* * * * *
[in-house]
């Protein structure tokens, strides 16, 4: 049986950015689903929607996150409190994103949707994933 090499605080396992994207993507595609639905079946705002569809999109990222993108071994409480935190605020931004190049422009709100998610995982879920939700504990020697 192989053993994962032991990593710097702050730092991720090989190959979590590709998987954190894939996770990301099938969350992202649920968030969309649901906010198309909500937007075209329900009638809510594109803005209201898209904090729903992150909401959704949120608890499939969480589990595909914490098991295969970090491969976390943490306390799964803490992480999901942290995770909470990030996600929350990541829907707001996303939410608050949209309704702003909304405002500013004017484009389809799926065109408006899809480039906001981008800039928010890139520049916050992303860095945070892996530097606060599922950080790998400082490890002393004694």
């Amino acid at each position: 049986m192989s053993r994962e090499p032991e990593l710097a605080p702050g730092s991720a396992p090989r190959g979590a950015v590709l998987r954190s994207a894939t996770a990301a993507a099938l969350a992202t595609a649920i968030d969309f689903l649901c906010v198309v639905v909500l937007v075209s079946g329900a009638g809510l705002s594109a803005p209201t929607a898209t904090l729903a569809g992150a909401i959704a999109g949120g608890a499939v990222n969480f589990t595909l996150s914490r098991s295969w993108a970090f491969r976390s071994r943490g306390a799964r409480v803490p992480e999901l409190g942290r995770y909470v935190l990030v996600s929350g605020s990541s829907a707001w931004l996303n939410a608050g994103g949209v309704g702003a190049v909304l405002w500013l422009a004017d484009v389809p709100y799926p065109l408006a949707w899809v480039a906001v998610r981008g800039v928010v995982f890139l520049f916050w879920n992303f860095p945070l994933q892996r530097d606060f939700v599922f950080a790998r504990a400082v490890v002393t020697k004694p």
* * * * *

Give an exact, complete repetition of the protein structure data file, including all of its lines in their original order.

[in-house]
């Protein structure tokens, strides 16, 4: 049986950015689903929607996150409190994103949707994933 090499605080396992994207993507595609639905079946705002569809999109990222993108071994409480935190605020931004190049422009709100998610995982879920939700504990020697 192989053993994962032991990593710097702050730092991720090989190959979590590709998987954190894939996770990301099938969350992202649920968030969309649901906010198309909500937007075209329900009638809510594109803005209201898209904090729903992150909401959704949120608890499939969480589990595909914490098991295969970090491969976390943490306390799964803490992480999901942290995770909470990030996600929350990541829907707001996303939410608050949209309704702003909304405002500013004017484009389809799926065109408006899809480039906001981008800039928010890139520049916050992303860095945070892996530097606060599922950080790998400082490890002393004694």
């Amino acid at each position: 049986m192989s053993r994962e090499p032991e990593l710097a605080p702050g730092s991720a396992p090989r190959g979590a950015v590709l998987r954190s994207a894939t996770a990301a993507a099938l969350a992202t595609a649920i968030d969309f689903l649901c906010v198309v639905v909500l937007v075209s079946g329900a009638g809510l705002s594109a803005p209201t929607a898209t904090l729903a569809g992150a909401i959704a999109g949120g608890a499939v990222n969480f589990t595909l996150s914490r098991s295969w993108a970090f491969r976390s071994r943490g306390a799964r409480v803490p992480e999901l409190g942290r995770y909470v935190l990030v996600s929350g605020s990541s829907a707001w931004l996303n939410a608050g994103g949209v309704g702003a190049v909304l405002w500013l422009a004017d484009v389809p709100y799926p065109l408006a949707w899809v480039a906001v998610r981008g800039v928010v995982f890139l520049f916050w879920n992303f860095p945070l994933q892996r530097d606060f939700v599922f950080a790998r504990a400082v490890v002393t020697k004694p």